I decided to get rid of most of them because none of my mates here had an interest in the late Renaissance period - wars in northern Italy - which was a pity as its a colourful period and with guns starting to make a serious impact on the battlefield, interesting to play.  Nonetheless I recorded many of this collection, some of which I kept so as to have an Empire-type army to battle my son's orcs.

Gentlemen, while I finish the cuirassiers at a cracking glacial pace, herewith some pretty pikey Swiss and filthy Landesknecht etc for your perusal.

Most of the Swiss arqbusiers are Foundry but Old Glory made some great figures for this period too - like the musician.
Some GW done up as Landesknecht with some 'Doppelsoldner' broadsword conversions - swords are Castaway Arts
Italian mercs - Venician crossbowmen - all GW figures
  German knights (GW figs - mostly plastic!)  the mounted are the most colourful and great to paint
More pretty boys on horses - French Gendammes, again all GW plastics just loved painting the 'barbers pole' lances (not!)
The reason I reckon this period is fun to game - BIG guns
One of my faves - an organ gun with the gunner taking a strong swig on the grappa before lighting her up!

So, perhaps a bit off topic for some of the readers of this blog but they are figures which I keep in the forlorn hope that one day I may be able to bring them out for a game!   To finish - a shot of what was (most of) the Renaissance army. 


Sunday, February 7, 2010

On the bedside table...

While I'm battling with things to complete the cuirassiers (all base colours down, now for the horses but its slooooow work with constant paintus interuptus! from work, kids & uni etc) so here's my reading list - hobby, not uni!

The book I've just finished reading is Paul Strathern's "Napoleon In Egypt" -  with some excellent battle and campaign descriptions, accurately based on primary source material.  The cover with the Gerome painting of his Nibs in Egypt on a camel is one of my favourites of Napoleon and attracted my attention.

Its a beautifully written book and Strathern's research is meticulous.  The Syrian campaign culminating in the failed siege of Acre is amazing in concept (as was the entire Egyptian venture) and offers a rich feast of 'what ifs' and desperate battles - read about what really happened in the lead-up to Mt. Tabour for example - a very 'near-run' thing indeed.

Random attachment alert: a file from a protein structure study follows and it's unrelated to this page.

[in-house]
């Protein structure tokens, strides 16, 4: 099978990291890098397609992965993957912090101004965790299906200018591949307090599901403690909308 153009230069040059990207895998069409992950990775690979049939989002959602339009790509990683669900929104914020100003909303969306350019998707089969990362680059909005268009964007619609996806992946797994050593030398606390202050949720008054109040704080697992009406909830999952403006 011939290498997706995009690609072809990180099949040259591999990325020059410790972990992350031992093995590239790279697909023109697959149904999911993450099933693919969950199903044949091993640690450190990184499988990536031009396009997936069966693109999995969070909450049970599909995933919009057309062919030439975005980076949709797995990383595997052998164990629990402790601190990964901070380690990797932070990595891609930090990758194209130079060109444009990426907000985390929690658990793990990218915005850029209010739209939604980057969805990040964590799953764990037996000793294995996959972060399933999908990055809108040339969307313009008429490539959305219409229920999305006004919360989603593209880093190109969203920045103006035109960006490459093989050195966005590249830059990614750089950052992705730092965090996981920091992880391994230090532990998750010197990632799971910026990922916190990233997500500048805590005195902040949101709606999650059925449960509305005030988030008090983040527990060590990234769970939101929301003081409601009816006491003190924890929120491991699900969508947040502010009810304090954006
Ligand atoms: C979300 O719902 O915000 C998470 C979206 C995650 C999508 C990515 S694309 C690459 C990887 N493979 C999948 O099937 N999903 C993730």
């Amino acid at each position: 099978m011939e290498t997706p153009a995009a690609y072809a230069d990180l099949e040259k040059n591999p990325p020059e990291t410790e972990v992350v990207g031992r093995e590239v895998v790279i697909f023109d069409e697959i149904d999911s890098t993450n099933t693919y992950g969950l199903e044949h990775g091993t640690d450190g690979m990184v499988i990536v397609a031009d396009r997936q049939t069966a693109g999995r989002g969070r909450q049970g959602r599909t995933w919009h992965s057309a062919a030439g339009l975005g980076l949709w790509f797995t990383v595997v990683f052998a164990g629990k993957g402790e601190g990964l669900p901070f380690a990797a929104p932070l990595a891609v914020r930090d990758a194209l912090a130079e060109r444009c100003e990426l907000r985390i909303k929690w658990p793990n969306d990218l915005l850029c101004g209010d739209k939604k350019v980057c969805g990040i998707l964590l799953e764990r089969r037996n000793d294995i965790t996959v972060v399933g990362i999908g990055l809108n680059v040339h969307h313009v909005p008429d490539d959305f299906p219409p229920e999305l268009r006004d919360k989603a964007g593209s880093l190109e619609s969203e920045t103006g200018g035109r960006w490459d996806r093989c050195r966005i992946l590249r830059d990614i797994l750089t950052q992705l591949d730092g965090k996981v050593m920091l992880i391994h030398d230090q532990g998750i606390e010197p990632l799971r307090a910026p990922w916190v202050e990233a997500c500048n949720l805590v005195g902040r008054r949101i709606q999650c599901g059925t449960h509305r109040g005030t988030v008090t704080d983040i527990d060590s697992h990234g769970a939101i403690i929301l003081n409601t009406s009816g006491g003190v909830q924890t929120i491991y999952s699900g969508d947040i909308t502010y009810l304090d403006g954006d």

Its inspired me to think about re-creating the Napoleonic army of the time and creating Mameluke and Turkish ones (with a smattering of red-coats and marines thrown in for good measure). Now that would be a project-and-a-half!

The one I'm currently reading is "The Eagle's Last Triumph - Napoleon's Victory at Ligny, June 1815" by Andrew Uffindell.  It too is well researched and based on primary source material, not just the opinion of the author, an important consideration IMO as there is so much written about the 100 Days and this battle.

While Uffindell addresses some of the controversy about the role Wellington played in the flawed battle at Quatre Bras, he explains more of what Ney did and why in relation to the latter's failure to envelope the Prussian's right as instructed by Napoleon.  Uffindell quotes Hoffshroer as a reference for the famous meeting between Wellington and Blucher at the Bussy mill but does not go into the controversy about Wellington supposedly telling Blucher a load of cobblers about coming to his aid etc etc.  Hoffshroer's controversial 'we-wus-gypped' claims about the Prussians have been carefully ignored by Uffindell in his retelling.

The Prussians were hard done by, but more by their own hand then Wellington who, after all, was reacting to being 'humbugged' by Napoleon!  I'll see if I still hold this view when I've finished Uffindell's book.

The last one on the bedside table to read is Mark Urban's 'Fusiliers - Eight Years with the Redcoats in America'.  I got this one on spec as I have read and enjoyed his acclaimed 'Ten British Commanders Who Shaped the World'.

The rapidly growing pile of uni books and papers is looking ominous and I have to get someway through  it before classes start in March - so I don't think I'll be able to get to Urban AND finish the cuirassiers AND start the Victrix Italians (2nd Regt) before then [sigh].

That's all for now. 

For those loosing the will to live at not seeing more figures, I promise the next post will be some figures painted!